Today is my dad's birthday.  In honor of you Dad, I intend to consume a slice of carrot cake and a tall glass of cold milk.  My brother Benj thought we should write you letters and mail them to you for your birthday but of course I did not get it done.  And I decided it would be better to post it publicly on my blog.  It is my first blog in over 7 months and I can think of no better way to get started again than to say "Thank You" to you Dad and wish you a very public "Happy Birthday"

Keith Urban sings a song, "Song For Dad", off his "Golden Road" album.  I heard it again a few weeks ago and it hit me.  One of the lines reads "he did the best he could".  As children I used to think you and mom were superheroes.  And of course, I know now that is not true.  But it takes a long time to recognize that as a child.

One of my very first memories with you was when we went to the fireworks in Seaside, probably with Grandma and Grandpa. I may have been anywhere from 2-3 years old, I am not entirely sure.  I hid in your chest and I remember feeling safe as you gathered me in your arms and shielded me from the loud and scary sounds and lights.  Now I love fireworks!  

I remember when you guys took me to get my first bike and Jason got his first Big Wheel and mine was a bright shiny red Schwinn.  I was so excited!  It took me forever to learn to ride, but I did.  We lived in Astoria and about the same time you had this old motorcycle that never worked but you would give us rides around the yard and try to get it started by running it down the big hill in our back yard of the house on Grand Avenue.  It never worked, of course.  You and mom and Uncle Pat and Aunt Linda would play Millebornes and one of my favorite Christmases ever was in that house.  Mom made candy and I got fashion plates.  

We had the real 8-track tapes and vinyl and you let me listen to classic rock bands like the Eagles, Fleetwood Mac and the Doobie Brothers.  You had this album of Cat Stevens and it fascinated me.  I would spend what seemed like hours looking at it mainly because there was some sort of spider on it.  We moved up to Forest Grove and then Banks after a series of logging accidents forced you to train for a new career.  You had been going to school during the week and then coming home on the weekends.  Honestly, I don't know how you did it.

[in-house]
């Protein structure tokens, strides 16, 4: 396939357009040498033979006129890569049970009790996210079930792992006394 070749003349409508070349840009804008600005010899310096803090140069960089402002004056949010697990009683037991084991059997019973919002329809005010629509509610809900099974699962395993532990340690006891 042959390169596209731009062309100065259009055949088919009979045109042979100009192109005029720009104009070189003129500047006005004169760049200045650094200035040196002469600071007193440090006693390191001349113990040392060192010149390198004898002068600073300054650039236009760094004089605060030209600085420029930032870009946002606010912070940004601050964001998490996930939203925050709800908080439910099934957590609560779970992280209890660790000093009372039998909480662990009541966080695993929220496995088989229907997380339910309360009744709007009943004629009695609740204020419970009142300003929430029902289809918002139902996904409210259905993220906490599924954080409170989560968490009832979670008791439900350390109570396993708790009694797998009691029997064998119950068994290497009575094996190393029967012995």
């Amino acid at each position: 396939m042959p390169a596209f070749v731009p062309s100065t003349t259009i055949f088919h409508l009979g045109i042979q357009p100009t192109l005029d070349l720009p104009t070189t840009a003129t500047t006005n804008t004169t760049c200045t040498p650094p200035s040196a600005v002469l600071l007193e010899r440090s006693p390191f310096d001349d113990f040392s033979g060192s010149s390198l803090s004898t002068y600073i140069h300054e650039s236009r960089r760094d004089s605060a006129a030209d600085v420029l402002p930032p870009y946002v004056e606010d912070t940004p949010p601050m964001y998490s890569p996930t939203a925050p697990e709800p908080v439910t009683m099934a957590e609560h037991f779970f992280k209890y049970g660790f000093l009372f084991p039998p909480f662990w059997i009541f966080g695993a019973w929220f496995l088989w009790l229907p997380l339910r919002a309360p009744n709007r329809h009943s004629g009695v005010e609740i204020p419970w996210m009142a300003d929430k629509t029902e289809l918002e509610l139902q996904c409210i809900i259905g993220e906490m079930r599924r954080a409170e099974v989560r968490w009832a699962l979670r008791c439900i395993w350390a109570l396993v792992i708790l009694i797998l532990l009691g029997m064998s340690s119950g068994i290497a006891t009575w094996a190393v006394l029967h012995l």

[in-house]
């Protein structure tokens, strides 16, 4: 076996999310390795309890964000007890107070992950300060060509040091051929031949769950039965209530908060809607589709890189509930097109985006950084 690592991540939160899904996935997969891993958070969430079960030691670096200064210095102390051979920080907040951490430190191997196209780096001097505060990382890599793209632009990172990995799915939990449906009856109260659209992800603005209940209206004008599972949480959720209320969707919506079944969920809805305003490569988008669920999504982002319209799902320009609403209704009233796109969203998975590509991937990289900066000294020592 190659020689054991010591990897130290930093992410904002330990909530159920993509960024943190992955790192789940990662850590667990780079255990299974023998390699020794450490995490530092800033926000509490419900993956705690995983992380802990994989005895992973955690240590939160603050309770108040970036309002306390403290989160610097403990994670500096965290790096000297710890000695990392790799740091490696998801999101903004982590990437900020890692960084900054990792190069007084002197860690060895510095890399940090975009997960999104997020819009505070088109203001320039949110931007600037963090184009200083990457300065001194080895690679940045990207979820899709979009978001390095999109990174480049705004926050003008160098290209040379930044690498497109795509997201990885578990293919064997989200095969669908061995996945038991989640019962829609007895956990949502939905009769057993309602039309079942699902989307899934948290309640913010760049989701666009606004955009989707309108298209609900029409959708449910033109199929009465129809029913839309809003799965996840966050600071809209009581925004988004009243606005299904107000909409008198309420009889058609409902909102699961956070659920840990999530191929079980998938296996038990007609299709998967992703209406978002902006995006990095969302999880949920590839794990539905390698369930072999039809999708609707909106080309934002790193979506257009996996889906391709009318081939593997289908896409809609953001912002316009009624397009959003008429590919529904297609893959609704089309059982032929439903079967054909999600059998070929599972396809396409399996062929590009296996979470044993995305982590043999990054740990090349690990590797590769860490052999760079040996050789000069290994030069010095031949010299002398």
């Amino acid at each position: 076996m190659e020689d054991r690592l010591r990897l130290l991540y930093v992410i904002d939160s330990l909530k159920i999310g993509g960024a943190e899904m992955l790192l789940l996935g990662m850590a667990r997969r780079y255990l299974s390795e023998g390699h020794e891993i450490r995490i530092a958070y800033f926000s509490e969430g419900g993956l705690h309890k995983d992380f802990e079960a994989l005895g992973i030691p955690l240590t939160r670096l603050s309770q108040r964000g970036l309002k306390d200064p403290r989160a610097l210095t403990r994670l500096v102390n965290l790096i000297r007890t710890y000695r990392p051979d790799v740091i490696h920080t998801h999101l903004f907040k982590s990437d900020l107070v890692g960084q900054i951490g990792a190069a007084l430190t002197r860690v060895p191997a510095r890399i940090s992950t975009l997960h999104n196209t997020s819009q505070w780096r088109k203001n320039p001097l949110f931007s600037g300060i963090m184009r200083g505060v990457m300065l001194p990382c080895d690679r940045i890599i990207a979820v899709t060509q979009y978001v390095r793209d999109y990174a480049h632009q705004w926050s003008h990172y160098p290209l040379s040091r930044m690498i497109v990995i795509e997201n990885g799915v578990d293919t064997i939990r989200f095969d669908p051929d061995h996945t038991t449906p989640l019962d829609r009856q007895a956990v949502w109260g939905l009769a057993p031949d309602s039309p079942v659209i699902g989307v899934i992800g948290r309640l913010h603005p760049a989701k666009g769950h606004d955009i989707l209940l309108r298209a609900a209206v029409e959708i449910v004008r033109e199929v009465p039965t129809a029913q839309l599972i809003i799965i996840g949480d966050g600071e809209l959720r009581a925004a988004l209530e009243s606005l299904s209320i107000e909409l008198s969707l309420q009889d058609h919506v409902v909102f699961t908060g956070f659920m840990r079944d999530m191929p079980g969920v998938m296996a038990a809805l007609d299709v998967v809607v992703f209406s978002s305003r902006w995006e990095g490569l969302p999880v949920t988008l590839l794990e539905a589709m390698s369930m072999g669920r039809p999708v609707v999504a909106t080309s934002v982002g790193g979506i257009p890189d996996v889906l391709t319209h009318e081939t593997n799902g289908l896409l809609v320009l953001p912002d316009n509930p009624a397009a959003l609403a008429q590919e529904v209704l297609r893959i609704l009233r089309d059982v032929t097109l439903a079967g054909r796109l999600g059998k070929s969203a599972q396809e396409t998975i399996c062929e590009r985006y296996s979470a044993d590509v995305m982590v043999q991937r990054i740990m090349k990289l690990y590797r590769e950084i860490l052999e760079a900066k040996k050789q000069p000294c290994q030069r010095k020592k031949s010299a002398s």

I started playing t-ball and softball and was so excited for my new cleats I ran back and forth outside Grandpa's apartment in Forest Grove the night I got them just to prove my cleats made me run faster.  We moved to Banks and I played softball and then volleyball and then we moved on to Portland because you had to move into the city because you started working for the city.  I really, really wanted to go to Grant High School because I had met some guys who went to Grant that came to wrestle at Banks Jr. High. One weekend, my parents blindfolded my brother Jason and I and drove us through the Portland to show us where our new house was.  2 blocks from Grant High School.